Compendium | Gettin’ spicy in the sack

The Reanimated Corpse of Roland Barthes provides more advice

Dear Reanimated Corpse of Roland Barthes,

Lately my love life has been somewhat boring. Do you have any suggestions for spicing things up in the sack?

—Vanilla in Verdun

 

Roleplay / Role-play

In assuming the role of an other, the amorous subject is able to pretend to lose their will-to-possess, to not suffer at the hands of the amorous other.

1. I initially read the question and thought you were like me, isolated, alone, looking to ‘spice up’ («pimenter») your love life. Since I am on this node, let me ‘riff’ a little bit on speed dating, which has been suggested to me many times, so that I might ‘get out there’ and ‘find someone in this world.’ Speed-dating is a repetition of the pleasure encountered between the time of meeting and the time we find ourselves suffering for the amorous other. This is the time of imagination, of forecasting, one in which we see the amorous other innocently. Speed-dating allows one to experience this pleasure in short bursts over and over, and gives us a choice among the many ‘fish in the sea,’ among the large pool of amorous others who will eventually consume us. Our Jaws (a film I quite enjoyed as I wrote A Lover’s Discourse, seeing the amorous relationship between the shark and Richard Dreyfuss. Yes, indeed, we will need a bigger boat).

2. Ah, but you, “Vanilla,” are already consumed, and now find that the touch of the other no longer excites you as it once did; it is now a routine, the other being thoroughly possessed. But I find that in the very asking of this question, Vanilla, that you are worried that the other you love is no longer being excited by you, and that this is your failure, you cannot help but worry that they feel bored of you, plotting to be rid of you and all of your vanilla-ness. You ask, how can I please the amorous other more?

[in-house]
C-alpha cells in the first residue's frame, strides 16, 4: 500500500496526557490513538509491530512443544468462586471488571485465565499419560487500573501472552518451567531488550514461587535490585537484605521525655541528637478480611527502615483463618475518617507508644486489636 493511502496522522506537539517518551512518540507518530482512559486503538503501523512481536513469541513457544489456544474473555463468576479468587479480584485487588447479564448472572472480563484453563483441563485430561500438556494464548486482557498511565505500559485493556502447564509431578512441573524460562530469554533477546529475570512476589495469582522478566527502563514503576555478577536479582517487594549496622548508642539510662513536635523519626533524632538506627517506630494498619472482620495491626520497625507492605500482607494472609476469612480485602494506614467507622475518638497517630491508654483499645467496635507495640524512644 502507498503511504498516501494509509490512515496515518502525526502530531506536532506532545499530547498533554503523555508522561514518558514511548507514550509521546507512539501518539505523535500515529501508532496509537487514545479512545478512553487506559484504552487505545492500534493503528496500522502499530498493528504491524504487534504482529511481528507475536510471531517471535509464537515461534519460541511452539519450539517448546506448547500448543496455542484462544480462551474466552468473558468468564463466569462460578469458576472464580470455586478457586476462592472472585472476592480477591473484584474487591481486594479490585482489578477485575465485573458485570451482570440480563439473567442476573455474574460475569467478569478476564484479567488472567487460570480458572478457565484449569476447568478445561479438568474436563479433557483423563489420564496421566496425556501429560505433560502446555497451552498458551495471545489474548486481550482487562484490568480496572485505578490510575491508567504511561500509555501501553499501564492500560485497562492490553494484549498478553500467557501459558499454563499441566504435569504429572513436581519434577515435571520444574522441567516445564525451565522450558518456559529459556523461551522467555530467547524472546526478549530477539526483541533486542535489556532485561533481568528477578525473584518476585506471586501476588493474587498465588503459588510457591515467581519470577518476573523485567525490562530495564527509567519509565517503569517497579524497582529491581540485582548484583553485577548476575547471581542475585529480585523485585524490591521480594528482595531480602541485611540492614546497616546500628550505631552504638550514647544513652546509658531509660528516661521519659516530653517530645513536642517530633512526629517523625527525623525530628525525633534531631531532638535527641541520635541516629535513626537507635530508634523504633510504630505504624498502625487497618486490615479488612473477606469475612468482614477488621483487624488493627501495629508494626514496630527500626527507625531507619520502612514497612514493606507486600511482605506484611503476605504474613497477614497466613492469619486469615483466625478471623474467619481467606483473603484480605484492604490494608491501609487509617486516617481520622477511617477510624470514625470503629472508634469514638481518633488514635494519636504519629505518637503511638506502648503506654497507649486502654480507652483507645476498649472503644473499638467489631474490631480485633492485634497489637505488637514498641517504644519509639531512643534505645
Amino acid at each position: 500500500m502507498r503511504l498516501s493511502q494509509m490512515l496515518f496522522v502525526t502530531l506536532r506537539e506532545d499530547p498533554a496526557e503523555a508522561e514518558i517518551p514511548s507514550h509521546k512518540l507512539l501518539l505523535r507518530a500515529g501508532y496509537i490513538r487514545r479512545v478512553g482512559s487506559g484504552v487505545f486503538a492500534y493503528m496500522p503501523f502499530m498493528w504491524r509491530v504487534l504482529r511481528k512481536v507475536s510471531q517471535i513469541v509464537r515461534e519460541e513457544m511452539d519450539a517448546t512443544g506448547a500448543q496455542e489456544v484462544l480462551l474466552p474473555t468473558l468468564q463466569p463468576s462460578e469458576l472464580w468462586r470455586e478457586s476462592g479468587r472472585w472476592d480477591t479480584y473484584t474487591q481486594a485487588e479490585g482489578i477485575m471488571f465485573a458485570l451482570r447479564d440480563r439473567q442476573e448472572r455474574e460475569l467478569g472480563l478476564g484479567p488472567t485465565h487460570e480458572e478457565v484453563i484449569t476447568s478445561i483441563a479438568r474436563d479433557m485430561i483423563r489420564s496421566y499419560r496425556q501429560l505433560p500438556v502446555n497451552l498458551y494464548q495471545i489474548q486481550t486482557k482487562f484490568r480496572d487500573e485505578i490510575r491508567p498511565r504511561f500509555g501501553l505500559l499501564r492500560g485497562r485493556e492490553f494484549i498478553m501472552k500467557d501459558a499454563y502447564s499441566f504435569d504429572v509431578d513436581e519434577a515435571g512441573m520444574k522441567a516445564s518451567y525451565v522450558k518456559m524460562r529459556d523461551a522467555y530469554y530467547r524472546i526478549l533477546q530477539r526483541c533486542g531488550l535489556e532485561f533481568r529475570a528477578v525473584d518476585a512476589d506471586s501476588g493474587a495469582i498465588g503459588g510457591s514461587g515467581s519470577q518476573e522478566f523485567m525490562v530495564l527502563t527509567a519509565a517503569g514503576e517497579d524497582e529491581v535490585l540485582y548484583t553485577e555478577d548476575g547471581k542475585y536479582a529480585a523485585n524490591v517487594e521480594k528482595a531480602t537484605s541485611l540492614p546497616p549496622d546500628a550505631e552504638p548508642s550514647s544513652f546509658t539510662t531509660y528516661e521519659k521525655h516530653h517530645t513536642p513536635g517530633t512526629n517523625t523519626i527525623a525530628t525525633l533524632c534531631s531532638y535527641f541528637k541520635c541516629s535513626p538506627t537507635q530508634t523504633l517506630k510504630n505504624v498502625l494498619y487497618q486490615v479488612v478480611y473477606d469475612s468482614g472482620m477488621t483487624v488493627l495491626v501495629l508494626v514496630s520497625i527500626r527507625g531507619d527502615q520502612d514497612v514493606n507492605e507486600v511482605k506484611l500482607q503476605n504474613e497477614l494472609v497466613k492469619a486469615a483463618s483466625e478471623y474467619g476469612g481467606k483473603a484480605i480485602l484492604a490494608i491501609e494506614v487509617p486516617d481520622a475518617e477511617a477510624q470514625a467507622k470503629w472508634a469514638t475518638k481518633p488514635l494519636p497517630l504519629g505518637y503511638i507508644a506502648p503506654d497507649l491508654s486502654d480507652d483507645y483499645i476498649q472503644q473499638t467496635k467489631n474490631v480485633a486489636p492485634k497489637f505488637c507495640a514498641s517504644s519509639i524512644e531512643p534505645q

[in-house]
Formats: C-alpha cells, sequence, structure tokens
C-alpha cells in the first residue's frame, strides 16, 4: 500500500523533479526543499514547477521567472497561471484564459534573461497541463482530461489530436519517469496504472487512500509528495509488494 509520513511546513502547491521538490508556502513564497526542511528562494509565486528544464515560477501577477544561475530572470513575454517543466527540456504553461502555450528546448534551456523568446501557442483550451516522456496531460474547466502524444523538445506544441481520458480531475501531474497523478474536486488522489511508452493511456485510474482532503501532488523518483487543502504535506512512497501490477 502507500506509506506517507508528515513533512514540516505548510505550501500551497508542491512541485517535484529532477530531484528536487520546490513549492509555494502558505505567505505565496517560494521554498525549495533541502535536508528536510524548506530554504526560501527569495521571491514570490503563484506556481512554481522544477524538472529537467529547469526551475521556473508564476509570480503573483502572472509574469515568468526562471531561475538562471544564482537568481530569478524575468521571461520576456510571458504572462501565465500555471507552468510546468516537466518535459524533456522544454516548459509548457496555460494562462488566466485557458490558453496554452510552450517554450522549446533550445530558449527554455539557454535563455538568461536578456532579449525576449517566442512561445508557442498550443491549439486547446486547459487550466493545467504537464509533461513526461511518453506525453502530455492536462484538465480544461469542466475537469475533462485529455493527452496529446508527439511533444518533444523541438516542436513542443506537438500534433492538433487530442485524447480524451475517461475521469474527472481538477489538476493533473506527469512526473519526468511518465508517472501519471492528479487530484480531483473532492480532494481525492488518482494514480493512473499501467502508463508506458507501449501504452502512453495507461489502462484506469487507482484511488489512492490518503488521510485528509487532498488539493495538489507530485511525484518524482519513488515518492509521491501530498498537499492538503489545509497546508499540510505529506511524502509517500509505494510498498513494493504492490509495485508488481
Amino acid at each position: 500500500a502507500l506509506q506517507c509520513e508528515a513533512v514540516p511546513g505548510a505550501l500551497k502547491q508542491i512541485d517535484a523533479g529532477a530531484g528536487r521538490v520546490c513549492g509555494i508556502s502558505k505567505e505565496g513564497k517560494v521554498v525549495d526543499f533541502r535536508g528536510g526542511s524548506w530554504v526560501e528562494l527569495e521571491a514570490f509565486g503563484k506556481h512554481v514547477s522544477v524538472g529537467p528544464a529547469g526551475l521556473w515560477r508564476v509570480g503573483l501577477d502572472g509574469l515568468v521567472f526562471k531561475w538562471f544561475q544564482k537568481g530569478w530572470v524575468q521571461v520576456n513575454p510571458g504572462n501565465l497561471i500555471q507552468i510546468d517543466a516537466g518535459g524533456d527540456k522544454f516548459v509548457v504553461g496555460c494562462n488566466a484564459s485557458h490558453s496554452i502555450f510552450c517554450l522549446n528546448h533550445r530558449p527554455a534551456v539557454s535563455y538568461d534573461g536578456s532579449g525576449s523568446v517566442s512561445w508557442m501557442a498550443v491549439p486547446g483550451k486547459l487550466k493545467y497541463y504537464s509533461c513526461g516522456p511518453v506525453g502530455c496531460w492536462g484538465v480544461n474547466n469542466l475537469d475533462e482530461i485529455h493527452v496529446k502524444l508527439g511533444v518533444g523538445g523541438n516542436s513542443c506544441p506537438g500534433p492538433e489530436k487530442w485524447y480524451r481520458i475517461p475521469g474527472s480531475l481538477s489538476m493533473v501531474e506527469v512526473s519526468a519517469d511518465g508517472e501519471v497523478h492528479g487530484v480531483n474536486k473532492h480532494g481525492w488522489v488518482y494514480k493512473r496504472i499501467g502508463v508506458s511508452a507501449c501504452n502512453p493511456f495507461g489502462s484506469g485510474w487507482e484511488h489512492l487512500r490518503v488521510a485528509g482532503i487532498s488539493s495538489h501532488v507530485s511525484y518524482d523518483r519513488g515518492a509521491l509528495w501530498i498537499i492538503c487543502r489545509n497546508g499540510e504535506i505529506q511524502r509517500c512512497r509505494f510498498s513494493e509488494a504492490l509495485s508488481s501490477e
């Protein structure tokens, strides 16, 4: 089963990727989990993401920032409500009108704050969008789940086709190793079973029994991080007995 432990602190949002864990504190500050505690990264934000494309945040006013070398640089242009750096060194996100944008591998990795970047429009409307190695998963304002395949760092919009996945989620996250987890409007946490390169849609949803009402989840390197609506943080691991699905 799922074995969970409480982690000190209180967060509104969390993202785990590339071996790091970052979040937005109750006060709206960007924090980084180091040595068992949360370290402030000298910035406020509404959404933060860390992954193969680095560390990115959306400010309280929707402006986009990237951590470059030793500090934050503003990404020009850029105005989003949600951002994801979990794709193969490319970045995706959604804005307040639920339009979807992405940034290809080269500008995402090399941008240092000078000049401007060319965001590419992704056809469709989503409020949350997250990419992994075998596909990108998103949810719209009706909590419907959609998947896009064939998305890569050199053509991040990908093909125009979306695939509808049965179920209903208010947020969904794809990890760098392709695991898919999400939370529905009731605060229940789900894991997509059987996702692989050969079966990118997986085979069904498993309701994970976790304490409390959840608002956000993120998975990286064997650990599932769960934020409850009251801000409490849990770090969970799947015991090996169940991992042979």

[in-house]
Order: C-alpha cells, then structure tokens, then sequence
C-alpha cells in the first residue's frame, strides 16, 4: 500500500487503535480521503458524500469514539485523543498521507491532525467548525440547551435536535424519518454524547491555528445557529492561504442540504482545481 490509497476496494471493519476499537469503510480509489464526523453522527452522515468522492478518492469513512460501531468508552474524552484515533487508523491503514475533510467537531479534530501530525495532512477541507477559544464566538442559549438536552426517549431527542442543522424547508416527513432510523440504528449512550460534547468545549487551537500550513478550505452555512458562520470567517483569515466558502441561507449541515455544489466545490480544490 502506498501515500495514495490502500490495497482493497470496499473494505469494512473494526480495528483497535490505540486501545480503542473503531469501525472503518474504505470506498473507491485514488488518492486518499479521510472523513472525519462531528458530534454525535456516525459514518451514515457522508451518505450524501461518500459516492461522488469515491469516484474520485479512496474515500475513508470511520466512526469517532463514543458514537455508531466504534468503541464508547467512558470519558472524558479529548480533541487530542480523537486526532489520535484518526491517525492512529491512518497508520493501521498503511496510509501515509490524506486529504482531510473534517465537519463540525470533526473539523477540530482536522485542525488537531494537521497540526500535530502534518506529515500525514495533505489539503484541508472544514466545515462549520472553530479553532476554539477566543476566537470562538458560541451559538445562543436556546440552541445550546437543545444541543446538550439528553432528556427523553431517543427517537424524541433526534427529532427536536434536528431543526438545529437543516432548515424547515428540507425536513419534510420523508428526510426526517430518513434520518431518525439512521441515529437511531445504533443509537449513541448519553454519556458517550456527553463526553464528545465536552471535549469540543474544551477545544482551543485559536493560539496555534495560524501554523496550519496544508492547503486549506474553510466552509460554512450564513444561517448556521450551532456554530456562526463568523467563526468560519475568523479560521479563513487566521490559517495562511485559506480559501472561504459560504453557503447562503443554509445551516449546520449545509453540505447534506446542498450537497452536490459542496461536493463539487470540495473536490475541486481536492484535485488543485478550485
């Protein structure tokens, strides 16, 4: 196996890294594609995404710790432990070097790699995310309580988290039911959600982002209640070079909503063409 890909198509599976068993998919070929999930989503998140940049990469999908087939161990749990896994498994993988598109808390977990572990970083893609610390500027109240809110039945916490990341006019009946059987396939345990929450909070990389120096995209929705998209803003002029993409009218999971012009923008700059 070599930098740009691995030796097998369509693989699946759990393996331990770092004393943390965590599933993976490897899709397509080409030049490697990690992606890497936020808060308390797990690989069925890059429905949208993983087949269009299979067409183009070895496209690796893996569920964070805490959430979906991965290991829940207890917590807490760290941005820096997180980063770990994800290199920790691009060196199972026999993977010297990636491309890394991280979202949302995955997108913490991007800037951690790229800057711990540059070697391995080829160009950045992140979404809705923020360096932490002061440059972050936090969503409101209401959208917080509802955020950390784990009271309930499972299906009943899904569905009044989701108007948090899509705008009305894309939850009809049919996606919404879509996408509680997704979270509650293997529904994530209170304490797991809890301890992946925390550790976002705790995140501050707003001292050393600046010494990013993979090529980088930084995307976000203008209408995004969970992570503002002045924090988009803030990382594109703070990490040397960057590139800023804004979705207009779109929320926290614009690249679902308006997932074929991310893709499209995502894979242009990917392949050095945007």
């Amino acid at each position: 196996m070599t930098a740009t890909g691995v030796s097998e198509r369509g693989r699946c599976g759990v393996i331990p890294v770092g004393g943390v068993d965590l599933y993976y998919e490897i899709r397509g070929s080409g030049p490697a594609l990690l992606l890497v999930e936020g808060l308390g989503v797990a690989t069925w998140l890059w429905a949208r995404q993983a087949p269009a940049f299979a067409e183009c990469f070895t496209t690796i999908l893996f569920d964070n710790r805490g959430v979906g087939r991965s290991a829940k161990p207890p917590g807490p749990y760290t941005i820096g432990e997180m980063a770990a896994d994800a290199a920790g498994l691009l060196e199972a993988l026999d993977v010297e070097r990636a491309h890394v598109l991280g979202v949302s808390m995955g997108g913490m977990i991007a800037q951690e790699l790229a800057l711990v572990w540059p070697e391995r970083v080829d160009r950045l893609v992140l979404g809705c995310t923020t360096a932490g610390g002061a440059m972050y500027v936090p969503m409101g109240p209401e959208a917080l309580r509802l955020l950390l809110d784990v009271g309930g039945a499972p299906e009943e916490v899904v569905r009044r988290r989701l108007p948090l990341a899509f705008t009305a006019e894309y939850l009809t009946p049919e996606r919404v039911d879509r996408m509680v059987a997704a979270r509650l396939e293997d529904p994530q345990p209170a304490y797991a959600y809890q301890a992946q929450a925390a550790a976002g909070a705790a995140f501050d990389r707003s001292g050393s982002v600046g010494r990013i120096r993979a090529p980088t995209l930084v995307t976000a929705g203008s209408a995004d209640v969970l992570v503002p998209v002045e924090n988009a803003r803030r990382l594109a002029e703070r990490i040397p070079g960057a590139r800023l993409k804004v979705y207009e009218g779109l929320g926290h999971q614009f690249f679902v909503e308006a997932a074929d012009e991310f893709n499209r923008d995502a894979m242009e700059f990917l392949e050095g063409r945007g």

3. It is through this lens we can see that you are still caught by the will-to-possess, and fear that your contact in the sack is crucial to this possession. I would have to agree with Freud, here, in that your psychological need here is holding back your ‘performance.’ (How silly it is to speak of the act as performance, as if we were finely tuned machines of contact.)

4. So I suggest the common idea of ‘roleplay,’ wherein you take on the role of someone else, someone who is not so tied up in the idea of constantly pleasing their lover for fear of not losing them. It is only you, though, who should assume another role – for this would confuse your desire.

5. Once you become an ‘other,’ one who does not suffer by the hand of the other, at this time, then, you can become more adventurous, free from fear of losing your possession. As is said in Werther: “I have so much trouble with myself, and my own heart is in such constant agitation, that I am well content to let others pursue their own course, if they only allow me the same privilege.” You can become the other, merely pursuing your own course, outside of the agitation of your own heart.


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